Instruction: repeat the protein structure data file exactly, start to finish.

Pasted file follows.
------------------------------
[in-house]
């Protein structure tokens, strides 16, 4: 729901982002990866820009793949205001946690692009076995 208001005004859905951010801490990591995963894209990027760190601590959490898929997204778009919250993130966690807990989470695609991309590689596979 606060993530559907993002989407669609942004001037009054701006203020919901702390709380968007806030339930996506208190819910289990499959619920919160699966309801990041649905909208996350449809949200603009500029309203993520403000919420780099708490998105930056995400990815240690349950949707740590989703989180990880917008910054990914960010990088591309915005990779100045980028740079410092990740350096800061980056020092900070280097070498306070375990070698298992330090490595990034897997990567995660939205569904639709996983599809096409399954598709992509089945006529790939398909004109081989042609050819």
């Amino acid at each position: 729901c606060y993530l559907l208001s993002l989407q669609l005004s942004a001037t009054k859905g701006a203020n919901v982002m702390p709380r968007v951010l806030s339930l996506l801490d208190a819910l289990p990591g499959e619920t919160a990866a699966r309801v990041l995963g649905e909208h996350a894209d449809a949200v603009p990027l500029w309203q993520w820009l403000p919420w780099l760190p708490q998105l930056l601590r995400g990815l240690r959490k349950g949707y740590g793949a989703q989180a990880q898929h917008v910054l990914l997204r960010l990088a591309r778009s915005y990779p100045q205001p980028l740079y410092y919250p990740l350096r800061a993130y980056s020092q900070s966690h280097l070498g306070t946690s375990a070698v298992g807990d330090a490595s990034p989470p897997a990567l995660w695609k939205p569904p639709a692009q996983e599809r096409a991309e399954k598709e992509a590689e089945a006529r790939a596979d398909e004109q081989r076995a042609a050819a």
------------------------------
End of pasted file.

[in-house]
């Protein structure tokens, strides 16, 4: 729901982002990866820009793949205001946690692009076995 208001005004859905951010801490990591995963894209990027760190601590959490898929997204778009919250993130966690807990989470695609991309590689596979 606060993530559907993002989407669609942004001037009054701006203020919901702390709380968007806030339930996506208190819910289990499959619920919160699966309801990041649905909208996350449809949200603009500029309203993520403000919420780099708490998105930056995400990815240690349950949707740590989703989180990880917008910054990914960010990088591309915005990779100045980028740079410092990740350096800061980056020092900070280097070498306070375990070698298992330090490595990034897997990567995660939205569904639709996983599809096409399954598709992509089945006529790939398909004109081989042609050819």
């Amino acid at each position: 729901c606060y993530l559907l208001s993002l989407q669609l005004s942004a001037t009054k859905g701006a203020n919901v982002m702390p709380r968007v951010l806030s339930l996506l801490d208190a819910l289990p990591g499959e619920t919160a990866a699966r309801v990041l995963g649905e909208h996350a894209d449809a949200v603009p990027l500029w309203q993520w820009l403000p919420w780099l760190p708490q998105l930056l601590r995400g990815l240690r959490k349950g949707y740590g793949a989703q989180a990880q898929h917008v910054l990914l997204r960010l990088a591309r778009s915005y990779p100045q205001p980028l740079y410092y919250p990740l350096r800061a993130y980056s020092q900070s966690h280097l070498g306070t946690s375990a070698v298992g807990d330090a490595s990034p989470p897997a990567l995660w695609k939205p569904p639709a692009q996983e599809r096409a991309e399954k598709e992509a590689e089945a006529r790939a596979d398909e004109q081989r076995a042609a050819a």